The risks these students worried most about were physical repression, as well as the criminalization of popular movements, which discredited individuals and the social messages they carried. However, students at Tzolok Ochoch spoke often about the risks of “doing nothing” and the harms of pursuing individual aspirations that did not take into account the needs of the collective. At times teachers themselves were explicit about these risks, cautioning that if students did not commit to their communities, the Maya people, their cultural practices, and ancestral land would be dominated by the powerful elite. Doing nothing could not be construed as a neutral choice, and the risks of inaction gave urgency to the school’s calls for engaged youth participation.

What struck me in comparing these two schools, located in the same Q’eqchi’ Maya province, was that the young people drew, in many cases, on similar experiences of injustice, rural marginalization, ethnic discrimination, and legacies of war in shaping their civic attitudes. Young people in both school communities lamented that “people like us” have “no voice” in Guatemala’s democracy. They identified themselves as members of a historically oppressed group, recognizing that indigenous marginalization was rooted in structural racism, including periods of violent repression and ethnic genocide. However, at Tzolok Ochoch, the history of war and the legacies manifesting in contemporary struggle served as a call to action. At Sun and Moon, the same history served as a warning of the suffering that happens when citizens speak out and demand change.

Beyond these shared experiences, teachers and administrators in both school communities did not shy away from discussing the realities of injustice in postwar Guatemala, encouraging indigenous youth to consider their civic obligation to redress the cumulative effects of historical injustice. Yet again, these goals and similar pedagogical moves to address rather than ignore everyday experiences with injustice, were interpreted differently: at Sun and Moon, students were encouraged to carve individual escapes through employment and modernity, while at Tzolok Ochoch, students were reminded of the collective goals for social transformation. Although we cannot disentangle the effect of schools from the broader social and political contexts in which they are embedded, this study demonstrates that how schools address injustice matters, both the treatment of histories of conflict and struggle, and the historical dimension of contemporary justice issues facing society. Despite their shared identity as members of historically oppressed groups, young people in these communities resolve the risks of civic participation differently, in part because of what they are learning in schools about the unjust reality they inherited and about their individual and collective capacity to upend that system.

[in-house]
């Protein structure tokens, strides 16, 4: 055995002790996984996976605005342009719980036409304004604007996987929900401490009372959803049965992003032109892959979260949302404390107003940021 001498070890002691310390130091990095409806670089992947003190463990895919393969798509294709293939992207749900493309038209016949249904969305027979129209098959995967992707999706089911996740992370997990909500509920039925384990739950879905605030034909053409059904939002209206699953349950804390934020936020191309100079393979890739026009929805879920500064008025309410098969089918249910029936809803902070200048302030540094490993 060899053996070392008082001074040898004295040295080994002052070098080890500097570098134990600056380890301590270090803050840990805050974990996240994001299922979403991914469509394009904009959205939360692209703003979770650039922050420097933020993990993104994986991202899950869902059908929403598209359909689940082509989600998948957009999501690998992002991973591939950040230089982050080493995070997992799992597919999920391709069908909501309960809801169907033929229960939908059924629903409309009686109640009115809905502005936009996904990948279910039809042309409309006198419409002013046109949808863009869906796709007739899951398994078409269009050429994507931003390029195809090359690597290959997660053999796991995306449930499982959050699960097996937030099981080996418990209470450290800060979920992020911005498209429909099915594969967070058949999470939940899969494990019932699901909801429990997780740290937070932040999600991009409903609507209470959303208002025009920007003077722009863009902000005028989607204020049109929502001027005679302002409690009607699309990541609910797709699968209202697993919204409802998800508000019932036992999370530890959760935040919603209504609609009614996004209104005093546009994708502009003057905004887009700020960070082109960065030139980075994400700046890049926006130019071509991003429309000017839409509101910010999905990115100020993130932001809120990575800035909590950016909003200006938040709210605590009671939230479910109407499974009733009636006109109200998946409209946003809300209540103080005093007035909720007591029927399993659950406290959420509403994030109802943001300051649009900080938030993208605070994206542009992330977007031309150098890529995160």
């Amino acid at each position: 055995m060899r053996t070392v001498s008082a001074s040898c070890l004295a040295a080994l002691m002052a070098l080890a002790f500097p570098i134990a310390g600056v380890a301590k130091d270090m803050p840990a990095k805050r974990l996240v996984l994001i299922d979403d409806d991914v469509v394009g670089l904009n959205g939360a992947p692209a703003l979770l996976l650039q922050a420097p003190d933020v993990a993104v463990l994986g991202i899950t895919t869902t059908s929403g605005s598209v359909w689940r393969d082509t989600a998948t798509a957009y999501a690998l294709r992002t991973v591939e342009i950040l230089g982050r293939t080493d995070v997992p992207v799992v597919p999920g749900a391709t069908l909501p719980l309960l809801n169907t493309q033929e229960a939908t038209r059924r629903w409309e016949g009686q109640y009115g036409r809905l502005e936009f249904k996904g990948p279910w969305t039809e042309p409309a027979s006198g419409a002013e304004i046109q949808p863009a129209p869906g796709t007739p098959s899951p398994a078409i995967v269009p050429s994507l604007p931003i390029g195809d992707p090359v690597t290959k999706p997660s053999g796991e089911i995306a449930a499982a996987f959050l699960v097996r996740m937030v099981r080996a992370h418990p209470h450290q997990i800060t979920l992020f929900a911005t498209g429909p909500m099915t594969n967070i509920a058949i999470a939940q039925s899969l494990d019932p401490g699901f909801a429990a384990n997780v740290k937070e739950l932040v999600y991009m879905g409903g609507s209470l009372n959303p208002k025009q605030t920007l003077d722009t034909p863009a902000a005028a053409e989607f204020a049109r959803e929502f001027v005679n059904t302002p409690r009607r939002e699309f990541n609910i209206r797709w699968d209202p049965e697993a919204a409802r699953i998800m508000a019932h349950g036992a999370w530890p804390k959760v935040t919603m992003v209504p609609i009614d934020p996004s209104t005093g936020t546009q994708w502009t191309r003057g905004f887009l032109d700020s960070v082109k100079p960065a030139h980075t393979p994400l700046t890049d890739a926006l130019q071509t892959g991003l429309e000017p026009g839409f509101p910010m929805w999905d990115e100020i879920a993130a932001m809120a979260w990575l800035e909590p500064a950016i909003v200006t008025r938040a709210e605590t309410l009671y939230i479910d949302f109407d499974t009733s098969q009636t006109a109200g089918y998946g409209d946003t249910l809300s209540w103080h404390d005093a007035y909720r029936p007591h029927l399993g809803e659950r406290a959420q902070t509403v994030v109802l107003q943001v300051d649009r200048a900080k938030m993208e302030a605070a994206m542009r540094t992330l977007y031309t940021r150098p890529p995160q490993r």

This work makes evident that those who stand to gain the most from taking public and collective action are inevitably the ones who have the most to lose. Accordingly, educators with social justice aims should be mindful that students’ social location might dictate a less secure and predictable sense of civic agency than those conveying messages of empowerment. For historically oppressed groups coming-of-age in high-risk settings, empowerment and endangerment are inevitably entwined. And yet risk need not be existential, as in Guatemala’s high-risk society. Risk also takes the form of fatalism, worries that one will invest effort only to end up proving that change is out of the hands of ordinary citizens. Gregorio never planted the peppers in his yard, but I often wonder what might have happened if he had. Is it possible that a different kind of education, one that did not shield him from the risks of participation but that made more visible what he stood to gain through concerted action, could have conveyed that the past was not inevitable and that the future, too, can be shaped by individual and collective action?


*All individual and school names are pseudonyms.


Bashir, B. (2008). Accommodating historically oppressed social groups: Deliberative democracy and the politics of reconciliation. In W. Kymlicka & B. Bashir (Eds.), The politics of reconciliation in multicultural societies, (pp. 48-69). Oxford, England: Oxford University Press.

About the Author: Michelle J. Bellino is an assistant professor at the University of Michigan School of Education, where she researches youth civic development and engagement with historical injustice.